Interview with Milkweed Mercantile founder Alline Anderson


Over at the Dancing Rabbit eco-village, the Milkweed Mercantile is showing how to turn a healthy profit without taking liberties with your environmental principles (as we recently reported). We’ve been lucky enough to chat to founder Alline Anderson – and here’s what she had to say about her business model, her seasonal routines and the concepts of “ecoluxe” and sustainability.

Ecosalon: What do you think are the dangers for anyone setting up an eco-friendly business using the traditional American business model?

Alline: To me, the traditional American business model, where bigger is better, really has no place in the eco-friendly business world. If a business is dependent upon constant growth, where do sustainability, re-use, and thoughtful consumption fit in? Can bigger really be sustainable? And how much is enough? Business leaders must be willing to stand up and say “we’re big enough, we don’t need total world domination, let’s focus on what we do, and do it well.”

Many eco-friendly businesses are crafting an exciting new business paradigm. We’re really excited here at the Mercantile to be creating a life where our work and play are closely intertwined. The café (when it opens) will be a place where the community gathers. We’ll purchase foodstuffs from our neighbors and from around the Midwest, encouraging more organic farming and food production. Additionally, our guests are kindred spirits who are interested in learning about our way of life, and how to encourage eco changes in their home communities. Like a pebble dropped in a pond, we hope the ripple effect reaches those who are ready and searching for what we have to offer.

It has been fascinating to watch “green” businesses become huge and successful only to sell out to big corporations. I find it very disappointing, but cannot begin to understand how overwhelming a large, successful business would be to run. I turn instead to the businesses involved in Co-op America and Social Venture Network. They are incredibly inspirational to me – most are dedicated to the Triple Bottom Line of People, Planet, Profit. If my staff and I can earn a living doing what we love, be respectful and take good care of each other, and contribute in a meaningful way to our community, well, that really feels like success to me.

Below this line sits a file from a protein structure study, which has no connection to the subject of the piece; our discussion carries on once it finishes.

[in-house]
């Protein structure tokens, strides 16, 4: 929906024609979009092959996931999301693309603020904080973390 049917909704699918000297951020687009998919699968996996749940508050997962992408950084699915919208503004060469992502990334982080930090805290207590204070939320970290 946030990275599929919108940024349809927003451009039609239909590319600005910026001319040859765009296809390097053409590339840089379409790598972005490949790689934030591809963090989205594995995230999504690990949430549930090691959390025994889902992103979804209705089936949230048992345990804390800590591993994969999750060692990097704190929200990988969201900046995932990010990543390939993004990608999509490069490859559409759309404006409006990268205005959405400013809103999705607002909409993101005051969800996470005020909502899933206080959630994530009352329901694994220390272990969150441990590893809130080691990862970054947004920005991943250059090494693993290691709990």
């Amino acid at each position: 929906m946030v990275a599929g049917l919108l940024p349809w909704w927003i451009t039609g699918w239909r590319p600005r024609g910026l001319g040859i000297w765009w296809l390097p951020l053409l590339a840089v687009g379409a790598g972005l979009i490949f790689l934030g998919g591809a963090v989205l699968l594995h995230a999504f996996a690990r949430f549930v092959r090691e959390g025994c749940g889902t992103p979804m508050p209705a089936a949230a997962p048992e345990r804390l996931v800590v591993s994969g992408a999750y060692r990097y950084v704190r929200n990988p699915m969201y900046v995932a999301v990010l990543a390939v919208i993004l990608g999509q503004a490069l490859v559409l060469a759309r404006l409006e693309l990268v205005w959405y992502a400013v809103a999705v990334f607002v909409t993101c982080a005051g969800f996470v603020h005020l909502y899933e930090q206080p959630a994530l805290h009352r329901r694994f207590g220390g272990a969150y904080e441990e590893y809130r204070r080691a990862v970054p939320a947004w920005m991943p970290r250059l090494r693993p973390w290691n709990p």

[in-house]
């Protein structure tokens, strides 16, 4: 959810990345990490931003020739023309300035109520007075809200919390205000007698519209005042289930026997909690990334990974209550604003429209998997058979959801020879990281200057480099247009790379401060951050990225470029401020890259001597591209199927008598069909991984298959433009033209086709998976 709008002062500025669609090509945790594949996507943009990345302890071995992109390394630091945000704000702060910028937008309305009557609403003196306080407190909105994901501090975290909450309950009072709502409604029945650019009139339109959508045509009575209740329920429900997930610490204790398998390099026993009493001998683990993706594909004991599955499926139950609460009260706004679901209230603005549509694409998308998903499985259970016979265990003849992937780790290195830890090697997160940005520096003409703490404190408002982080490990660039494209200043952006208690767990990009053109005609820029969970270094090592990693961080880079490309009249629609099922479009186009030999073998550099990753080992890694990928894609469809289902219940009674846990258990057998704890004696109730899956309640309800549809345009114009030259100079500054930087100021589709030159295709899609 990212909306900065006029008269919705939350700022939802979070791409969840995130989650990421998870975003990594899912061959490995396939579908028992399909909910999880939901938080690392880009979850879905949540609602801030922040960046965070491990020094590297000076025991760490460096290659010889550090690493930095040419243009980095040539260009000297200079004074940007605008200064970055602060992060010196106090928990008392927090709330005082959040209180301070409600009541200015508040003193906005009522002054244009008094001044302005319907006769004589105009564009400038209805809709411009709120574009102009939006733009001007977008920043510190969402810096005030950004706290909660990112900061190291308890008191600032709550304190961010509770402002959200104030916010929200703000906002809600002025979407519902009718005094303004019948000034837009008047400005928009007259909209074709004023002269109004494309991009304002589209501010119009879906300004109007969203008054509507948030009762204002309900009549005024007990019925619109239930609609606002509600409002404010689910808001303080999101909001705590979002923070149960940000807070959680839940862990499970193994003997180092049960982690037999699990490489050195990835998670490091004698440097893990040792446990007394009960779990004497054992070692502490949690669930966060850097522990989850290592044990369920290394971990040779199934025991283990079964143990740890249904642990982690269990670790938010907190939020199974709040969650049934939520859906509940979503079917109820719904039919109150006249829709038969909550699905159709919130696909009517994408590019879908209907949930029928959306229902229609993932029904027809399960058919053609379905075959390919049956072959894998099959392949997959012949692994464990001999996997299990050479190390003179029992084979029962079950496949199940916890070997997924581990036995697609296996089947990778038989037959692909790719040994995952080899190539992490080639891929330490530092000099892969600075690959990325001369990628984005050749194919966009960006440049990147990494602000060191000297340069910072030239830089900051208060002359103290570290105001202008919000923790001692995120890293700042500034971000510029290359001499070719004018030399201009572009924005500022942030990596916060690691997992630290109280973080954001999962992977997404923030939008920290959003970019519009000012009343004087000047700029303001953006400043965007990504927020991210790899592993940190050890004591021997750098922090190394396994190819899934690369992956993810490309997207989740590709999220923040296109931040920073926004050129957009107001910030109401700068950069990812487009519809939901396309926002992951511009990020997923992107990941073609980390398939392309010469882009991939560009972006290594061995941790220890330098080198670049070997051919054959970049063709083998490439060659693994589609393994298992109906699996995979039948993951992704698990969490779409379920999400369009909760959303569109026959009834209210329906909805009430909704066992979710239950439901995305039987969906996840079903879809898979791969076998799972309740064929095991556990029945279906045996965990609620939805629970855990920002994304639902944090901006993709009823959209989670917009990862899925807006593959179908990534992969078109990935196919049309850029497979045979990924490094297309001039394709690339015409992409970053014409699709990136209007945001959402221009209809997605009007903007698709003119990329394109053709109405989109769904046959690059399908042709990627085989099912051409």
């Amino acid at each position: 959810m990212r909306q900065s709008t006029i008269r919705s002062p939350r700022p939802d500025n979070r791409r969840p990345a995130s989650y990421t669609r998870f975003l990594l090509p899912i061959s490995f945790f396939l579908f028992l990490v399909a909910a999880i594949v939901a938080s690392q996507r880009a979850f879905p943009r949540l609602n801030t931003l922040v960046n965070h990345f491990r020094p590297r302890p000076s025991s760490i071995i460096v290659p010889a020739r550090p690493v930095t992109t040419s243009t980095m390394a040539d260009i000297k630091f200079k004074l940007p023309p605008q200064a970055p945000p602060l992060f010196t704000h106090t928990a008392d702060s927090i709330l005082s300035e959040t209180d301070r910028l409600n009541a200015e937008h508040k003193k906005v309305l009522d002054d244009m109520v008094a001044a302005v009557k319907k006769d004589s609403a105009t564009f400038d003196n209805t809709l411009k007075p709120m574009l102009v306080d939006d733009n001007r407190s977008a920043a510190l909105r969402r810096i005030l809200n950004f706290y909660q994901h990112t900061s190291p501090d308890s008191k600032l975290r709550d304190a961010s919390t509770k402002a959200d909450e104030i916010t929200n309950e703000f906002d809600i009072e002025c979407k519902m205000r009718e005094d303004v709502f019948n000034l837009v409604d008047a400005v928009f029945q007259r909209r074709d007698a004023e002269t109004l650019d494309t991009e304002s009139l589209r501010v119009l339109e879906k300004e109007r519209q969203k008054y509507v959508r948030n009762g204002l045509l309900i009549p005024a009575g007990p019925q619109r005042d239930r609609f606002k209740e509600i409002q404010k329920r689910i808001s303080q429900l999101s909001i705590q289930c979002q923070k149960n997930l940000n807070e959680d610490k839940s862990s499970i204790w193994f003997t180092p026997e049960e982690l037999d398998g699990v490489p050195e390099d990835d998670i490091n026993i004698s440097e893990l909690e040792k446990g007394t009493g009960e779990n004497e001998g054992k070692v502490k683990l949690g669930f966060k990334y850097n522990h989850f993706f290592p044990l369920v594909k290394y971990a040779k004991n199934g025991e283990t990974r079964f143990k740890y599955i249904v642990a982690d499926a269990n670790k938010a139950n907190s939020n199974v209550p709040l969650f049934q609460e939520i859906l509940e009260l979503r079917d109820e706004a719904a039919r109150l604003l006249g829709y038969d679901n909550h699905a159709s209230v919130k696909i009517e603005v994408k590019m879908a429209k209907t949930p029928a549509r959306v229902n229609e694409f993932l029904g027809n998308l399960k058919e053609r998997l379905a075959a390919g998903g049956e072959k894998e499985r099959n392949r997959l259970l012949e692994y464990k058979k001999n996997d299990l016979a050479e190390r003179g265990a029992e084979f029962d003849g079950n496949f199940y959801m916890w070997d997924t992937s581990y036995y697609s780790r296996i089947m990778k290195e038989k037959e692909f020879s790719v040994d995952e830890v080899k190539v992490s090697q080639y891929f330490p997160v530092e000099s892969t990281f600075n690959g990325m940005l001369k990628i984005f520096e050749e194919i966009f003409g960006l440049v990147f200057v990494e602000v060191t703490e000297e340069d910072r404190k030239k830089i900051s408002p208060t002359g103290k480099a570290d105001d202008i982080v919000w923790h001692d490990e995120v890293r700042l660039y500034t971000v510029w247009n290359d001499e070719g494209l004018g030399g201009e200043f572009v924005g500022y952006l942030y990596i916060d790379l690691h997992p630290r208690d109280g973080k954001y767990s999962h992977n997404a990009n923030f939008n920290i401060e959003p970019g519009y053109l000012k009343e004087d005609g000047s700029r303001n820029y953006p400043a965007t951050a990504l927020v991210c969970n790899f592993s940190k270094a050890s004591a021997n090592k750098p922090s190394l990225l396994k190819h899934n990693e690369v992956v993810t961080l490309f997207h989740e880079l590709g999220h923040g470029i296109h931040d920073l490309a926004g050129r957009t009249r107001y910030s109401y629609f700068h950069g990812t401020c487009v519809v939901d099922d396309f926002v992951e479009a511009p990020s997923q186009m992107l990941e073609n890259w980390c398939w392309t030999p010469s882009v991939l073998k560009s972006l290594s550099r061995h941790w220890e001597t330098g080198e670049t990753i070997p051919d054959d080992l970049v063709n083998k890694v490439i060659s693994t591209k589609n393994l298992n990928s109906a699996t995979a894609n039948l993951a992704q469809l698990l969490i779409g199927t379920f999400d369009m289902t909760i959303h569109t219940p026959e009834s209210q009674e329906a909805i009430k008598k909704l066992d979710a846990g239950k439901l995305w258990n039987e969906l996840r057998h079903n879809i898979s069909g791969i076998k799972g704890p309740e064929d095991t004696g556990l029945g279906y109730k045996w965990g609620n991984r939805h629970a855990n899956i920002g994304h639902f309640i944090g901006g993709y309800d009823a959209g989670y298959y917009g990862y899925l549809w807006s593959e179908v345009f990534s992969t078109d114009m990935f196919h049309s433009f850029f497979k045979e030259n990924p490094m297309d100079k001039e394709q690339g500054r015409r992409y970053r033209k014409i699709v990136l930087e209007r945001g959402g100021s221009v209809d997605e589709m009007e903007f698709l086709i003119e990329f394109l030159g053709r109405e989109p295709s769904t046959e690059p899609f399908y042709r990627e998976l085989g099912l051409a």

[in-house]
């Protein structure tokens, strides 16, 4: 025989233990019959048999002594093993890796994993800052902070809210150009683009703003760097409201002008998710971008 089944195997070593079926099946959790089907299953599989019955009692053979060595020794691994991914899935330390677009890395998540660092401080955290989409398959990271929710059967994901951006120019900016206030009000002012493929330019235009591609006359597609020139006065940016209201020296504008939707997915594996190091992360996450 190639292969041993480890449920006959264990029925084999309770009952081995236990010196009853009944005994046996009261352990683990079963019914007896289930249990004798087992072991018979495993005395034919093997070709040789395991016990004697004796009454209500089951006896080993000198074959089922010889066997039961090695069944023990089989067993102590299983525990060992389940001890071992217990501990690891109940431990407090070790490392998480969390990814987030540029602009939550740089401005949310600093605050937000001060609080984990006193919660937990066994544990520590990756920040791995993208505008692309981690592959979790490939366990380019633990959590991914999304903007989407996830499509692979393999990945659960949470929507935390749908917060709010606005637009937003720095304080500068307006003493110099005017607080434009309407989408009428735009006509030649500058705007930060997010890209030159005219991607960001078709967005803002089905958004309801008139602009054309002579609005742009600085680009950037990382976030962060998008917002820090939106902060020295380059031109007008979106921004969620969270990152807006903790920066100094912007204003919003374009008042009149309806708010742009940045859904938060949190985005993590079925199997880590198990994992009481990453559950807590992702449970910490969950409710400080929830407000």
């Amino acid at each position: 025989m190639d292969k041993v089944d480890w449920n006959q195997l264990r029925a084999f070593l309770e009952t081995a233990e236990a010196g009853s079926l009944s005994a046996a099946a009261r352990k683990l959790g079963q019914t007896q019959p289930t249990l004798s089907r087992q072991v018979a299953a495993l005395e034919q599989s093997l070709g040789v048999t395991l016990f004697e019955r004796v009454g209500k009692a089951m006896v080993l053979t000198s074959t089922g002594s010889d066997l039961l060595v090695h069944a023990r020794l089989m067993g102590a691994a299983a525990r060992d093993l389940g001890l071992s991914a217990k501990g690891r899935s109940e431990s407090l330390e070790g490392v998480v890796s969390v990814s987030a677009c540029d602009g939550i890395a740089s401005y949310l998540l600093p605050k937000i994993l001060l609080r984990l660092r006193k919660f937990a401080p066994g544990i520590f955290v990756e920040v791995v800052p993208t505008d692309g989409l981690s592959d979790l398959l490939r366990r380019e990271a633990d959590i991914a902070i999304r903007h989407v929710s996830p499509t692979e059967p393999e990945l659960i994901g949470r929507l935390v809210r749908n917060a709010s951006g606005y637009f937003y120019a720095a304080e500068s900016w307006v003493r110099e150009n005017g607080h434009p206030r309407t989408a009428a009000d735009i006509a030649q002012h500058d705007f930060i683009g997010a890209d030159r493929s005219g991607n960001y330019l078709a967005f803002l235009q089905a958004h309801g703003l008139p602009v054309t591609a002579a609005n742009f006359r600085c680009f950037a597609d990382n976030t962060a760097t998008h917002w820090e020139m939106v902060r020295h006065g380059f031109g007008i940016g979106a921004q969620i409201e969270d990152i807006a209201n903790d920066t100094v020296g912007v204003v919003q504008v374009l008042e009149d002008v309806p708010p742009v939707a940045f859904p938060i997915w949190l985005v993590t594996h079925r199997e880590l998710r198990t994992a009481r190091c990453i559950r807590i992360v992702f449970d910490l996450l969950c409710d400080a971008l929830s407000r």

You’re clearly a passionate advocate for using local, seasonal produce. In what ways can you see the seasons affecting the way the business runs?

Alline: My favorite topic! Here in Missouri there is a definite change of seasons. I’ve been studying wildcrafting  (the practice of harvesting uncultivated plants from their natural, or “wild” habitat), nosing through old Euell Givens and Edna Lewis books. The woods here on the Dancing Rabbit Land Trust are filled with edibles if one knows what to look for. This spring I experimented with violet jelly (tastes just like spring) and salads using the flowers and beautiful heart-shaped violet leaves. Hunting for morel mushrooms is like an accidental treasure hunt. This year, as a novice, I only found a single mushroom, yet the time spent traipsing about in the sun-dappled woods was lovely. We also have maple trees that we tap for syrup, which is a delight to pull out on a dark wintry morning. Summer has its own treats, as does fall. Just yesterday our neighbors brought some small native persimmons to dinner. I had never tasted anything like them – they were absolutely extraordinary. I look forward to working all of these into the Mercantile menu.

The birds here are also seasonal. In the spring the male goldfinches turn a blinding yellow, and the mornings are filled with the songs of randy cardinals, robins, and house wrens. There are bird nests all over the village, and we all keep track of when each batch of chicks fledge. We’re near enough to the Mississippi River that we see a lot of migrating geese, ducks, and swans overhead. It’s fun to be able to drop everything and run outside when we hear that honking sound in the distance, and marvel at the hundreds of birds flying by. One of our B&B rooms is called The Rachel Carson “Sense of Wonder” Room; I hope that we can share our sense of wonder with our guests.